Drugs to Treat Panic Disorder
by Krissi Maarx
A anxiety attack from panic disorder can be a debilitating experience, as the severity of an attack may make it feel like a heart attack and add difficulty to everyday activities. Treatment for this disorder may include pharmacotherapy with anti-anxiety and antidepressant medications.
Panic disorder medications include benzodiazepines, such as Xanax; tricyclic antidepressants, such as Effexor; and selective serotonin reuptake inhibitors, which are also antidepressants, such as Prozac.
Benzodiazepines, which are anti-anxiety medications, are fast-acting and can lessen symptoms of anxiety while reducing frequency of panic attacks. The antidepressants may eliminate attacks and can reduce their severity.
Benzodiazepines can be addictive, especially for those who have a history of substance abuse. They also can cause depression. Both antidepressants and benzodiazepines may cause symptoms of withdrawal when a person stops taking them.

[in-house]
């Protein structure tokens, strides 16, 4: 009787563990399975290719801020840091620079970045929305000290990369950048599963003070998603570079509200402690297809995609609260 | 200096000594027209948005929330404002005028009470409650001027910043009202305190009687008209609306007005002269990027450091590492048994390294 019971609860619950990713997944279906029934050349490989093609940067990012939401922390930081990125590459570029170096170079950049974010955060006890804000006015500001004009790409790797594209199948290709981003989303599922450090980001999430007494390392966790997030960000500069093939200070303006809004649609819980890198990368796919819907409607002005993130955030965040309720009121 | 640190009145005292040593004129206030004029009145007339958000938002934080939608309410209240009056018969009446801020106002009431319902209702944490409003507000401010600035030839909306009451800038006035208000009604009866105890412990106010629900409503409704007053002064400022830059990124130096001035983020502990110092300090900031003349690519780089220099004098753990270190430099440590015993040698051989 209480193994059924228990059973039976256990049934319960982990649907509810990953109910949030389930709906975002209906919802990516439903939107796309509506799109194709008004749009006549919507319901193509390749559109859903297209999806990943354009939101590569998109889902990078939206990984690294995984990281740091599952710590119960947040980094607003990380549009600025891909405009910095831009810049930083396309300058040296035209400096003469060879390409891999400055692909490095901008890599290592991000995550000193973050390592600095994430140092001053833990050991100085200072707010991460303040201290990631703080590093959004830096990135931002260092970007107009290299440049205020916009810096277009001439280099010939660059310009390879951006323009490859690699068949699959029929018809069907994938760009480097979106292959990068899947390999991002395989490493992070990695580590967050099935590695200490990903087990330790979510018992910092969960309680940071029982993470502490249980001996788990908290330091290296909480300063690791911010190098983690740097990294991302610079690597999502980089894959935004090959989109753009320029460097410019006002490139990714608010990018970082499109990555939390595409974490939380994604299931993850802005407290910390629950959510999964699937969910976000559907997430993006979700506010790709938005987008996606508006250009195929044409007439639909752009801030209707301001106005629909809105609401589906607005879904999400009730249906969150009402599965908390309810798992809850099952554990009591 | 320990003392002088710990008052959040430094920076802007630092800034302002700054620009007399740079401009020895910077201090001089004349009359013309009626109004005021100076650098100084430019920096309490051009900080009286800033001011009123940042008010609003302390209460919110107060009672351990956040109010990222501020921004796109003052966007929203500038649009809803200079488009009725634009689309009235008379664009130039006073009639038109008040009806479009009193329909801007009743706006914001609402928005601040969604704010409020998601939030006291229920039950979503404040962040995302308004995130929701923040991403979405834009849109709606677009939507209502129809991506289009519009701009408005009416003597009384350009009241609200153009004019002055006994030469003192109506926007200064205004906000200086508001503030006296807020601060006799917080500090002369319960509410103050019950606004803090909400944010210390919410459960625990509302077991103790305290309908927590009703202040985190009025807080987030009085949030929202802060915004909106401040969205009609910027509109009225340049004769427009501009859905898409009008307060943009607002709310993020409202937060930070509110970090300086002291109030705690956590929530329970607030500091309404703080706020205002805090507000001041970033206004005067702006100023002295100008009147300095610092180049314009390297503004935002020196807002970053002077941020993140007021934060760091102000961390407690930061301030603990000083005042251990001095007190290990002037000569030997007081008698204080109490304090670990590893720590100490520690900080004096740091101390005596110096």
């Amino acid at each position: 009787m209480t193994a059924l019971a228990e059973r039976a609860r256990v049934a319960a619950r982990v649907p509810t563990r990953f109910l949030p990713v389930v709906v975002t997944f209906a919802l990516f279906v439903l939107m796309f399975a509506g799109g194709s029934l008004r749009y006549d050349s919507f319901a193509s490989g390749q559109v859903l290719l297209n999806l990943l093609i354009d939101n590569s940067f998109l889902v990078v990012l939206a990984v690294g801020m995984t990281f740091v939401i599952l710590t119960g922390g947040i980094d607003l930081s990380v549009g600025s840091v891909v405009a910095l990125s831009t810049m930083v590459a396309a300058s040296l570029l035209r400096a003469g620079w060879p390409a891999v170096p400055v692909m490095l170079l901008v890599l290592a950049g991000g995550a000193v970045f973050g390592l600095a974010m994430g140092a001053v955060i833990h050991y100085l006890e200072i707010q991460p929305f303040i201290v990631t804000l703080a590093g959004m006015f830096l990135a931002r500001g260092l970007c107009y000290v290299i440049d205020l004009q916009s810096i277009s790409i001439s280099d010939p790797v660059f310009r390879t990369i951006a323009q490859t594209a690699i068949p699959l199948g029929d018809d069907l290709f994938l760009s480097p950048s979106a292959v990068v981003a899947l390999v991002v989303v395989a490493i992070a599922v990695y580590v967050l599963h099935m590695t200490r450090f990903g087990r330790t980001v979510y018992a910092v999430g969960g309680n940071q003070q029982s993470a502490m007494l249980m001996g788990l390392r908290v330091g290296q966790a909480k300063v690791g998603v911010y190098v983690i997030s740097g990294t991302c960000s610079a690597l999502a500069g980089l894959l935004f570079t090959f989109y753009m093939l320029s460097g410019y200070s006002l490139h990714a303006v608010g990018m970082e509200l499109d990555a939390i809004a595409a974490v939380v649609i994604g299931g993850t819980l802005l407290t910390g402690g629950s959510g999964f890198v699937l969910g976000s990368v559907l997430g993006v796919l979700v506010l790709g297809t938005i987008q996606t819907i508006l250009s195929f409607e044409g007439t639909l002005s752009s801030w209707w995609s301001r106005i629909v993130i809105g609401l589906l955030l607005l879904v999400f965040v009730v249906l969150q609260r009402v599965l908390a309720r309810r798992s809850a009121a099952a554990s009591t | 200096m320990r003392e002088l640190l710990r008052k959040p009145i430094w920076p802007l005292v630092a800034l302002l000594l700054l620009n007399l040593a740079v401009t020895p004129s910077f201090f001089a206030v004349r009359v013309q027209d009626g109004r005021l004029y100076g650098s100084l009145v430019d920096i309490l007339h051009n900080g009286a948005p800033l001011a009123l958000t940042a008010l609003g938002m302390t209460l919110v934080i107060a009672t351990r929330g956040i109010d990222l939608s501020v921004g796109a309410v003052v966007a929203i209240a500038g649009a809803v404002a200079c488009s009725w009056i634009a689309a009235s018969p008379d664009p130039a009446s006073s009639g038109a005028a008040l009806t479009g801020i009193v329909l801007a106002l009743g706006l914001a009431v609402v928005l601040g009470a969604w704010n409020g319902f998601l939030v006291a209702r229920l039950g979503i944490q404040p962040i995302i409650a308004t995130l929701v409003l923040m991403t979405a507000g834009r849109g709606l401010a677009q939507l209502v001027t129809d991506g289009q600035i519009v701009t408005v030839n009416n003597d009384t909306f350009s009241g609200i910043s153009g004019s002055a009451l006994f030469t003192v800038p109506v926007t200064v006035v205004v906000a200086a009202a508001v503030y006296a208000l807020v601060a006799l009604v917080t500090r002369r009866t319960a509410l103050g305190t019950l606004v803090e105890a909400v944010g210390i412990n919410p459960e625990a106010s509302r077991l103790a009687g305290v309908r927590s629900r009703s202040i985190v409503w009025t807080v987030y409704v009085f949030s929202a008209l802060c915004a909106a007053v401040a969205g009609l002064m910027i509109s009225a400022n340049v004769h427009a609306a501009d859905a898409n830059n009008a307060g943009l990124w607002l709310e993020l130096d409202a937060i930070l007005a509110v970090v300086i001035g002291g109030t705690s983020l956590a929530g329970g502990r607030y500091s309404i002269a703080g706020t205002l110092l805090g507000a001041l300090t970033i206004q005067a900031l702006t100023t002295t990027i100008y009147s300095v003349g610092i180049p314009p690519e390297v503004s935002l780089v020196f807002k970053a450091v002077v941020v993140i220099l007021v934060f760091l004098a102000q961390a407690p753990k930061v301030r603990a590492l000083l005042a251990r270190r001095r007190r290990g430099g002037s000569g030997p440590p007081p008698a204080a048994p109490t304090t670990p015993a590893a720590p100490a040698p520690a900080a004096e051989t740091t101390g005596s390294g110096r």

According to American Family Physician, meta-analyses found that 61 percent of people with panic disorder were free from panic after six to 12 weeks of antidepressant treatment, whereas benzodiazepines have poorer long-term outcomes.
Medications are not a stand-alone treatment for mental health conditions, though they can be used long-term if directed by a psychiatrist. Cognitive-behavioral therapy is used with and without medication in the treatment of panic disorder.